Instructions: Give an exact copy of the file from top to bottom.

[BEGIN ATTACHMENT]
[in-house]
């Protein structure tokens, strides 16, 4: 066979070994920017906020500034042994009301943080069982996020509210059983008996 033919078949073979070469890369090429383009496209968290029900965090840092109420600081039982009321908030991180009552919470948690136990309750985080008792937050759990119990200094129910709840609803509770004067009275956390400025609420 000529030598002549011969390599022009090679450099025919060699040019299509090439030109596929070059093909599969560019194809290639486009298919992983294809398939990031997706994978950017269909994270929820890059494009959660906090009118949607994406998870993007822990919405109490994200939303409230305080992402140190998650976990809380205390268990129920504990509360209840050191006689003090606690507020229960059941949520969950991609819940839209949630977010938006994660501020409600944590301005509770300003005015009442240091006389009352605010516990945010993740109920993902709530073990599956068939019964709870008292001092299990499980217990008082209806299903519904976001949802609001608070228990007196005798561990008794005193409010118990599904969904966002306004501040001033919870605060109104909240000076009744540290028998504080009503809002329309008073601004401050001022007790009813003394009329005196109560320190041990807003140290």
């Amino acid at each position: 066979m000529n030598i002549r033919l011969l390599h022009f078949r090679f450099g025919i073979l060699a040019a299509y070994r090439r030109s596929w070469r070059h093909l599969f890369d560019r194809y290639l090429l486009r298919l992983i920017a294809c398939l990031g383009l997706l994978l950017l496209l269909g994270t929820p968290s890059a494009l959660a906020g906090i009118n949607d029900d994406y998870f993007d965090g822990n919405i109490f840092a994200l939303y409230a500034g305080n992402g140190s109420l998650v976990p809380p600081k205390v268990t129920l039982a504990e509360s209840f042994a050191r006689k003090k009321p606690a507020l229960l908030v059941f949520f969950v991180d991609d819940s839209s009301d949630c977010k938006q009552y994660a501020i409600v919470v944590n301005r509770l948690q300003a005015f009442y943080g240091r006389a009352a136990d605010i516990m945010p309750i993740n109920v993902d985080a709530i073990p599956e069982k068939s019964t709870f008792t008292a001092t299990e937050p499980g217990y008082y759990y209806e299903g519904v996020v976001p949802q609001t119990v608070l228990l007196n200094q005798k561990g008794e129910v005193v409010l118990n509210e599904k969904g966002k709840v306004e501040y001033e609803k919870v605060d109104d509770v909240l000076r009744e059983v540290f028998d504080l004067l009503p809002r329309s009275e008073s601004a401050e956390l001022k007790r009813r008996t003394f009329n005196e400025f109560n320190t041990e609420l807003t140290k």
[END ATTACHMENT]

[in-house]
């Protein structure tokens, strides 16, 4: 066979070994920017906020500034042994009301943080069982996020509210059983008996 033919078949073979070469890369090429383009496209968290029900965090840092109420600081039982009321908030991180009552919470948690136990309750985080008792937050759990119990200094129910709840609803509770004067009275956390400025609420 000529030598002549011969390599022009090679450099025919060699040019299509090439030109596929070059093909599969560019194809290639486009298919992983294809398939990031997706994978950017269909994270929820890059494009959660906090009118949607994406998870993007822990919405109490994200939303409230305080992402140190998650976990809380205390268990129920504990509360209840050191006689003090606690507020229960059941949520969950991609819940839209949630977010938006994660501020409600944590301005509770300003005015009442240091006389009352605010516990945010993740109920993902709530073990599956068939019964709870008292001092299990499980217990008082209806299903519904976001949802609001608070228990007196005798561990008794005193409010118990599904969904966002306004501040001033919870605060109104909240000076009744540290028998504080009503809002329309008073601004401050001022007790009813003394009329005196109560320190041990807003140290």
């Amino acid at each position: 066979m000529n030598i002549r033919l011969l390599h022009f078949r090679f450099g025919i073979l060699a040019a299509y070994r090439r030109s596929w070469r070059h093909l599969f890369d560019r194809y290639l090429l486009r298919l992983i920017a294809c398939l990031g383009l997706l994978l950017l496209l269909g994270t929820p968290s890059a494009l959660a906020g906090i009118n949607d029900d994406y998870f993007d965090g822990n919405i109490f840092a994200l939303y409230a500034g305080n992402g140190s109420l998650v976990p809380p600081k205390v268990t129920l039982a504990e509360s209840f042994a050191r006689k003090k009321p606690a507020l229960l908030v059941f949520f969950v991180d991609d819940s839209s009301d949630c977010k938006q009552y994660a501020i409600v919470v944590n301005r509770l948690q300003a005015f009442y943080g240091r006389a009352a136990d605010i516990m945010p309750i993740n109920v993902d985080a709530i073990p599956e069982k068939s019964t709870f008792t008292a001092t299990e937050p499980g217990y008082y759990y209806e299903g519904v996020v976001p949802q609001t119990v608070l228990l007196n200094q005798k561990g008794e129910v005193v409010l118990n509210e599904k969904g966002k709840v306004e501040y001033e609803k919870v605060d109104d509770v909240l000076r009744e059983v540290f028998d504080l004067l009503p809002r329309s009275e008073s601004a401050e956390l001022k007790r009813r008996t003394f009329n005196e400025f109560n320190t041990e609420l807003t140290k």